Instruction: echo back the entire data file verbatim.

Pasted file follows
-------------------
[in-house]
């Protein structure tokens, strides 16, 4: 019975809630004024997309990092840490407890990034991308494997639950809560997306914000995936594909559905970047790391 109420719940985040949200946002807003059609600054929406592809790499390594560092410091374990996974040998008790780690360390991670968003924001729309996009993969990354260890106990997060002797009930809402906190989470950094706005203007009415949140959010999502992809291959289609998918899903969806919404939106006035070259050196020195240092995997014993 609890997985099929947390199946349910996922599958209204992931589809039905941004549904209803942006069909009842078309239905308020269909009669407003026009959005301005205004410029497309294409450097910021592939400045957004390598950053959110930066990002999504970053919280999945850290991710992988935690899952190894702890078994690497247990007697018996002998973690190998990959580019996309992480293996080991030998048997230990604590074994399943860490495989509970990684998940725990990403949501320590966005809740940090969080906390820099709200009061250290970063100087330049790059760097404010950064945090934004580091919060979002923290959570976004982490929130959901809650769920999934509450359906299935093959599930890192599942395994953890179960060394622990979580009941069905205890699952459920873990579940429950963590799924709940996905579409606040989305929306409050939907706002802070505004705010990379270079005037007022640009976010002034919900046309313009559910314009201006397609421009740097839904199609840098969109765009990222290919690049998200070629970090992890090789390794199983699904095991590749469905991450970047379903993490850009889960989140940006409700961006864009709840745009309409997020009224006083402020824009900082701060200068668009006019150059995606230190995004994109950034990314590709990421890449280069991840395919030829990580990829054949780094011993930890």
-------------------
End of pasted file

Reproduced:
[in-house]
């Protein structure tokens, strides 16, 4: 019975809630004024997309990092840490407890990034991308494997639950809560997306914000995936594909559905970047790391 109420719940985040949200946002807003059609600054929406592809790499390594560092410091374990996974040998008790780690360390991670968003924001729309996009993969990354260890106990997060002797009930809402906190989470950094706005203007009415949140959010999502992809291959289609998918899903969806919404939106006035070259050196020195240092995997014993 609890997985099929947390199946349910996922599958209204992931589809039905941004549904209803942006069909009842078309239905308020269909009669407003026009959005301005205004410029497309294409450097910021592939400045957004390598950053959110930066990002999504970053919280999945850290991710992988935690899952190894702890078994690497247990007697018996002998973690190998990959580019996309992480293996080991030998048997230990604590074994399943860490495989509970990684998940725990990403949501320590966005809740940090969080906390820099709200009061250290970063100087330049790059760097404010950064945090934004580091919060979002923290959570976004982490929130959901809650769920999934509450359906299935093959599930890192599942395994953890179960060394622990979580009941069905205890699952459920873990579940429950963590799924709940996905579409606040989305929306409050939907706002802070505004705010990379270079005037007022640009976010002034919900046309313009559910314009201006397609421009740097839904199609840098969109765009990222290919690049998200070629970090992890090789390794199983699904095991590749469905991450970047379903993490850009889960989140940006409700961006864009709840745009309409997020009224006083402020824009900082701060200068668009006019150059995606230190995004994109950034990314590709990421890449280069991840395919030829990580990829054949780094011993930890």